One of my post-college roommates used to race motorcycles on the weekends (I went to racing school with him once but was relatively slow – aka scared!). He was pretty good and racked up a decent number of points in the New England Amateur standings. The funny thing was, he hardly ever won except when racing in the rain. What was his strategy? It was to take it easy, know his skill set, the bike, and the track, and to let the guys that were usually faster crash when it was wet.
How does all this relate to bonds? Most of our clients hire us to manage their portfolios versus a benchmark (the “track”). However, as a practical matter, we are in a race against other managers, including those with passive funds, especially when it comes to passing new business performance screens. We’re not going to win every quarter, but as long as our performance is consistent over time, we should remain in the race.
There are managers that go “full throttle” all the time, and many that “crash” in a difficult year. These “crashes” can come for a variety of reasons, such as having too much risky spread product in a risk-off environment, taking an unpredictable currency bet, or making a bad duration bet. In particular, taking duration bets can have performance consequences. This can be great when it works, but if the market is moving to a new rate regime, a portfolio can lose that performance permanently. For example, many investors thought rates were going higher in 2019, but instead, the 10-year Treasury fell by about 75 basis points. A portfolio that was a year short in duration would have lost 75 basis points in performance due to the duration bet, and still would not have recovered from that loss. Moreover, the tendency is often to wave the caution flag and cover, which would reduce the potential for further damage but also lock in your losing position. Another point regarding betting on rates is that an off-market duration bet will likely be the major component of tracking error, which can easily create volatility of returns*.
At IR+M, our strategy is more measured, relying on our security-selection skills, along with some sector allocation and our time-tested strategy. We do not make duration or yield curve bets, so over time, about 70% of our value added in core portfolios comes from security selection, while sector allocation provides the rest. Every so often, we may have a security that doesn’t perform as expected, but overall, we count on strong security selection to add value. Conversely, sector allocation is a more opportunistic lever we can pull — another gear we can shift. For example, when corporate spreads are narrow, we may rotate into securitized product to diversify the portfolio and reduce volatility. When spreads are wider, we aim to add risk to a portfolio, typically in the form of selling Treasuries to buy corporates or securitized issues, depending on relative value. The attractive part about this strategy is that spreads exhibit a strong mean reversion tendency as shown in the below graph of corporate spreads – they typically don’t stay wide for long:
The same can’t be said for the mean reversion of rates, as you can clearly see the ongoing long-term move to lower rate regimes over the past 20 years:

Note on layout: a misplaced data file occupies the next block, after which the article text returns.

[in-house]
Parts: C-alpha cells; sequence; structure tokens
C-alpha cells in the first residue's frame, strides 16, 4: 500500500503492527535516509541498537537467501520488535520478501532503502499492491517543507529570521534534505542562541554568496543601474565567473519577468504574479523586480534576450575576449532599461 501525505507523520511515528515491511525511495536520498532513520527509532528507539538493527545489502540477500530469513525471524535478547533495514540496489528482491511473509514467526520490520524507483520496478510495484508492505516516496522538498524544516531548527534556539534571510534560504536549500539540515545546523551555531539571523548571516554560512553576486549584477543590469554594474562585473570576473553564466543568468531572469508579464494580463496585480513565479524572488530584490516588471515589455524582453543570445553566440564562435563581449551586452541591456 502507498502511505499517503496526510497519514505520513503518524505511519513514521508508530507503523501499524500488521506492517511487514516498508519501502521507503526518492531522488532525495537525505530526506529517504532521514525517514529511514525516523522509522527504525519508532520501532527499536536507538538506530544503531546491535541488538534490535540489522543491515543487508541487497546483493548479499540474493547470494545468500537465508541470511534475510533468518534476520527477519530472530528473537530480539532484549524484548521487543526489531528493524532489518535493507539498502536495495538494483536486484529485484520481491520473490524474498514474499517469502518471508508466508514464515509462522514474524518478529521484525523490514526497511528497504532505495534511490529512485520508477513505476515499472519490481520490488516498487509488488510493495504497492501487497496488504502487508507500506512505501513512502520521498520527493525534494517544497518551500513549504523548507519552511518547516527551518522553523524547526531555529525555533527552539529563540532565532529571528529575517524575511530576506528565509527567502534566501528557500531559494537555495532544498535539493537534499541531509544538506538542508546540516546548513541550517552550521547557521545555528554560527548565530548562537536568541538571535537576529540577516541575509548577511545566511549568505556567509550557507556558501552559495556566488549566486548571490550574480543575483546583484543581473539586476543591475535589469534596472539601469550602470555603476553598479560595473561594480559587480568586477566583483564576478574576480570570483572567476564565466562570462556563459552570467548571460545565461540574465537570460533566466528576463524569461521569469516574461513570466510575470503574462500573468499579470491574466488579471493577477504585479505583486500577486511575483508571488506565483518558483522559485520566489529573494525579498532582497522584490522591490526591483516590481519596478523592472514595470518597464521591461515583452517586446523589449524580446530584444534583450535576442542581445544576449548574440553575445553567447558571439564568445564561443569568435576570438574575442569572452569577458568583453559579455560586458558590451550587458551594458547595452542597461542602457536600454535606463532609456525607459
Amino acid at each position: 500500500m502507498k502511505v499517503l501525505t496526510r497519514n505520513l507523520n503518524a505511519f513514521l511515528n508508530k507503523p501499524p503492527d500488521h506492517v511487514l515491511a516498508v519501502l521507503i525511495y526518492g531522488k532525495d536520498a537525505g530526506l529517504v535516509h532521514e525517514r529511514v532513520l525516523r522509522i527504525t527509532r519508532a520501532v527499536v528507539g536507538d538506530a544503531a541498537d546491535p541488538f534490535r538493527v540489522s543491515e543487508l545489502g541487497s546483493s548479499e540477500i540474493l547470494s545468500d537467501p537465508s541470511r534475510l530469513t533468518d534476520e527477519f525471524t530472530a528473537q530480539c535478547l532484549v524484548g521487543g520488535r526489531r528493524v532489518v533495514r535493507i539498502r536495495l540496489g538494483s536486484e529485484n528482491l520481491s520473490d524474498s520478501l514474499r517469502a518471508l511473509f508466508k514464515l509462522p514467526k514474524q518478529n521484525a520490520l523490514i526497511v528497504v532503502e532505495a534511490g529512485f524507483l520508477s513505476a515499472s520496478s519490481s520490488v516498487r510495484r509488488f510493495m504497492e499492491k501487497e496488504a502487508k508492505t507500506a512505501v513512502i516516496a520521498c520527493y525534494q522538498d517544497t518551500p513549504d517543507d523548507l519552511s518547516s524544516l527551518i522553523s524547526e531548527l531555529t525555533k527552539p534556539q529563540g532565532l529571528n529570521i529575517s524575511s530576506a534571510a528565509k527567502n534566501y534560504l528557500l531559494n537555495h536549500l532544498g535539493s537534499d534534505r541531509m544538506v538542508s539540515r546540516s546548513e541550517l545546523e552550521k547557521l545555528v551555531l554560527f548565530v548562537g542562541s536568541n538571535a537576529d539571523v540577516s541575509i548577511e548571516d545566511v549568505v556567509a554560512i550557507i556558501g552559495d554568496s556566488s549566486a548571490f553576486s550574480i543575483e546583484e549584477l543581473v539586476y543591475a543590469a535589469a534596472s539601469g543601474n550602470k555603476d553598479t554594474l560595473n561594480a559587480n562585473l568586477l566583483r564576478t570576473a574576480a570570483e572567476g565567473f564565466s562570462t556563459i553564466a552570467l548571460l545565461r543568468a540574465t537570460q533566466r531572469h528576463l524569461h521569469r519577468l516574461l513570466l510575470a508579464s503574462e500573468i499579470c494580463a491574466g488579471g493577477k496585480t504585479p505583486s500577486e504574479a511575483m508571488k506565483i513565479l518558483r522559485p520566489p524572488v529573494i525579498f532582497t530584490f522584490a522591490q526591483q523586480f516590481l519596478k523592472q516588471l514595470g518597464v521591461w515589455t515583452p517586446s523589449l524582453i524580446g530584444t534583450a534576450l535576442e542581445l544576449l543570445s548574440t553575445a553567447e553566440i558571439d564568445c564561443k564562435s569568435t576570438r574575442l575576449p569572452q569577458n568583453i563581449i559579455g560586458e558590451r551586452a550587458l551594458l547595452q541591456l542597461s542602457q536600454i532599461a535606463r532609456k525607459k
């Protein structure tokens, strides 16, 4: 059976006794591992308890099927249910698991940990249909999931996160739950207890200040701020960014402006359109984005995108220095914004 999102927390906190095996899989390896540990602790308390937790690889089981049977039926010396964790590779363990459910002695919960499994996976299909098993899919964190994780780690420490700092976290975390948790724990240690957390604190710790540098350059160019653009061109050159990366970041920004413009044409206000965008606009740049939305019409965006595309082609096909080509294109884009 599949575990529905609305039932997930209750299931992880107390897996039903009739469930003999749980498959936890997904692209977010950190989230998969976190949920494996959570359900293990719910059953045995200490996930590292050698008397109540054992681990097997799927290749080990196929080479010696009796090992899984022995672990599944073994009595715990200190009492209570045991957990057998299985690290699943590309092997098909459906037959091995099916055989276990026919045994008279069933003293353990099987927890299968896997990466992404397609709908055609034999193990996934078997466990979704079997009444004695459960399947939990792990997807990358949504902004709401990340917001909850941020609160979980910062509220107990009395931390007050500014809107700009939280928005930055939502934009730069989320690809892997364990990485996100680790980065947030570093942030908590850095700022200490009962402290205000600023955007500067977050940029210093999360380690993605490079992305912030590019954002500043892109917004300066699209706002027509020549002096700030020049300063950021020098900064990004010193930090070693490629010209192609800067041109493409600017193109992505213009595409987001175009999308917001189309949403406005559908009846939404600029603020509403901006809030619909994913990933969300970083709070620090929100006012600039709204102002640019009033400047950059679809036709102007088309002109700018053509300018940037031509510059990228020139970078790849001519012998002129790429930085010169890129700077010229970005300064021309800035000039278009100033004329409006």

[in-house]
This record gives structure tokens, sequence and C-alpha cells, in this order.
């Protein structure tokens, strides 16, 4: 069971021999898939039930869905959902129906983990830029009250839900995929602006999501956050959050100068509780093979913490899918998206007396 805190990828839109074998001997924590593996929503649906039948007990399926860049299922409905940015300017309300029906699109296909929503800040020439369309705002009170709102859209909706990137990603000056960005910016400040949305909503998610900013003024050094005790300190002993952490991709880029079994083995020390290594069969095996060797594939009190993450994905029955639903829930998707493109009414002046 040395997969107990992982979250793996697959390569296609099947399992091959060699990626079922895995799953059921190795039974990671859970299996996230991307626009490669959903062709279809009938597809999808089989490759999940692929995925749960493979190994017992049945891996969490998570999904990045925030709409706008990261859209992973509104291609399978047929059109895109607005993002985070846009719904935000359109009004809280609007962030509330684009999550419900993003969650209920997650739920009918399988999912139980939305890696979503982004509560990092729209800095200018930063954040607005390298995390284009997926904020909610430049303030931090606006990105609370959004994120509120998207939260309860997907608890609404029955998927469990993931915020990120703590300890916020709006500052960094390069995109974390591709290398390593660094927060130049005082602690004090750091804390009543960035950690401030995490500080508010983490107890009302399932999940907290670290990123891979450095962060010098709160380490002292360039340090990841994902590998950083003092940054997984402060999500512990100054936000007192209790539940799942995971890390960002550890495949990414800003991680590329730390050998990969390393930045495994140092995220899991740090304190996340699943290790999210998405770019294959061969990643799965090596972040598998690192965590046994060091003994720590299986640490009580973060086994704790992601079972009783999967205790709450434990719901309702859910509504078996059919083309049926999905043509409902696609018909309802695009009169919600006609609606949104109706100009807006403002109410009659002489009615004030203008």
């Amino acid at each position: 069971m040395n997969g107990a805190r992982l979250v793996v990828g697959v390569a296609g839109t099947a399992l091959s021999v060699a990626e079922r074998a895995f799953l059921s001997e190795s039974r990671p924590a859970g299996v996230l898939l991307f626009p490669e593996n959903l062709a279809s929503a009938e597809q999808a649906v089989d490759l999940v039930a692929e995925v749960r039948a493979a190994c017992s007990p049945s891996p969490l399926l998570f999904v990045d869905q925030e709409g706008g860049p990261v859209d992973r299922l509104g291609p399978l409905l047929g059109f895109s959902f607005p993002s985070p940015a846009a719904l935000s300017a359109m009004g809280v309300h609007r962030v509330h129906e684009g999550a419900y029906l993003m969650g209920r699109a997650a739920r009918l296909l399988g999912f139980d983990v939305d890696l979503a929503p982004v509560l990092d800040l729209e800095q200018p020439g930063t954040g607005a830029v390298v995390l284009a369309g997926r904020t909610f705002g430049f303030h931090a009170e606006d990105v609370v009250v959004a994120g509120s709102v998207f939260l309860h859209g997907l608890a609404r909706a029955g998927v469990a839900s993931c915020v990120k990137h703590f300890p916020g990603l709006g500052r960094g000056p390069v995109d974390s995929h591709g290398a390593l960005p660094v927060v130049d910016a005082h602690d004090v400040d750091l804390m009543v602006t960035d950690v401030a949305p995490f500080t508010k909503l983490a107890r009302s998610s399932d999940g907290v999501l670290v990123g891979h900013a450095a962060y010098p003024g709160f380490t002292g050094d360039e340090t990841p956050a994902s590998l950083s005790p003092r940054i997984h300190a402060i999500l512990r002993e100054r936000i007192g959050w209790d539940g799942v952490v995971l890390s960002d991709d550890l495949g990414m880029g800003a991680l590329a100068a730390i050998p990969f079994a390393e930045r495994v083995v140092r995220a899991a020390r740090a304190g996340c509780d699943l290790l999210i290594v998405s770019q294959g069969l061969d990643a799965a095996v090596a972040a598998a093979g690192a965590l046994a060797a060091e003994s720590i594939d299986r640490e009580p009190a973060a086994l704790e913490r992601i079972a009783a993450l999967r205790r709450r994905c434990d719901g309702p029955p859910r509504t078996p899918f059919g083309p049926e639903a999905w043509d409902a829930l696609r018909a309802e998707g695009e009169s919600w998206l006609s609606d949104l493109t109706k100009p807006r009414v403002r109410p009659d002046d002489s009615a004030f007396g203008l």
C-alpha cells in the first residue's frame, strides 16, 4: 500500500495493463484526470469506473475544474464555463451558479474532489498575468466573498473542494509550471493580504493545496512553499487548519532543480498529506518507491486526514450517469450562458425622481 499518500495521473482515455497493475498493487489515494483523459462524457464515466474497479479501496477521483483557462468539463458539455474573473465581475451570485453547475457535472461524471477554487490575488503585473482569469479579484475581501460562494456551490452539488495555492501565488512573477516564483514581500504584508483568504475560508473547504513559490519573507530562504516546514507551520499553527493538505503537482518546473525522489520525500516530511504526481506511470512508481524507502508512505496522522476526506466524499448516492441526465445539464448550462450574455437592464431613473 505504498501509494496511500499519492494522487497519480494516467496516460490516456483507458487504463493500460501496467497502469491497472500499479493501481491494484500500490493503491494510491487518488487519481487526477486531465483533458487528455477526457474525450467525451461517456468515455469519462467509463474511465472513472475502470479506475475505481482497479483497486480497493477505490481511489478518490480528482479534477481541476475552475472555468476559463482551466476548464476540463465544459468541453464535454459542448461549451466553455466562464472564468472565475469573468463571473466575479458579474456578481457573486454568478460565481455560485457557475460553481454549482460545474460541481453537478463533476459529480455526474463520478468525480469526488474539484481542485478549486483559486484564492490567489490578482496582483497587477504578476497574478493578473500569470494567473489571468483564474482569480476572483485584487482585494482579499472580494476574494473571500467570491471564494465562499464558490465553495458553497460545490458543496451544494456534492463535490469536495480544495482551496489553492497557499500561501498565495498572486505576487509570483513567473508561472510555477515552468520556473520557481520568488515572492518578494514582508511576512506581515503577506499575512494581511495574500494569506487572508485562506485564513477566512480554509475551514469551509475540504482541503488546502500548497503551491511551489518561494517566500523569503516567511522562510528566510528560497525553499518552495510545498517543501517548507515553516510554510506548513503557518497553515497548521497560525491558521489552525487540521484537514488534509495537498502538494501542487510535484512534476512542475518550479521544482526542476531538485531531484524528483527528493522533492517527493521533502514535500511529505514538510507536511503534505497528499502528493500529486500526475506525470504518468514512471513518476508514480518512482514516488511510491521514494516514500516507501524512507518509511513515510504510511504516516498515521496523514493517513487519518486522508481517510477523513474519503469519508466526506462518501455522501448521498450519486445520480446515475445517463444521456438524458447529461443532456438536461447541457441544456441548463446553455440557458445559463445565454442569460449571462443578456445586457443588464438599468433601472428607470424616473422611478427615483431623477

Sometimes, a good defense pays off more than a good offense. Just like my buddy racing in the rain, playing it safe when spreads are narrow is an important way to add value when spreads widen. Performing well is not about being at the top all the time. If you finish in the top 10 most of the time, and you have a couple firsts or seconds, racing points add up and can place you on the podium at the end of the season. Similarly, a manager that is often in the second quartile, and occasionally in the first, is likely to be competitive over a long-term time period.
*(I’ll save the baseball analogy of Reggie Jackson’s 1969 season of 47 home runs and 142 strike outs for a future blog post.)
Sources: Bloomberg Barclays. Data as of 4/30/21. The above examples are for illustrative purposes only. Actual results may differ. Bloomberg Index Services Limited. BLOOMBERG® is a trademark and service mark of Bloomberg Finance L.P. and its affiliates (collectively “Bloomberg”). BARCLAYS® is a trademark and service mark of Barclays Bank Plc (collectively with its affiliates, “Barclays”), used under license. Bloomberg or Bloomberg’s licensors, including Barclays, own all proprietary rights in the Bloomberg Barclays Indices. Neither Bloomberg nor Barclays approves or endorses this material, or guarantees the accuracy or completeness of any information herein, or makes any warranty, express or implied, as to the results to be obtained therefrom and, to the maximum extent allowed by law, neither shall have any liability or responsibility for injury or damages arising in connection therewith. The views contained in this report are those of IR+M and are based on information obtained by IR+M from sources that are believed to be reliable. This report is for informational purposes only and is not intended to provide specific advice, recommendations for, or projected returns of any particular IR+M product. No part of this material may be reproduced in any form, or referred to in any other publication, without express written permission from Income Research & Management.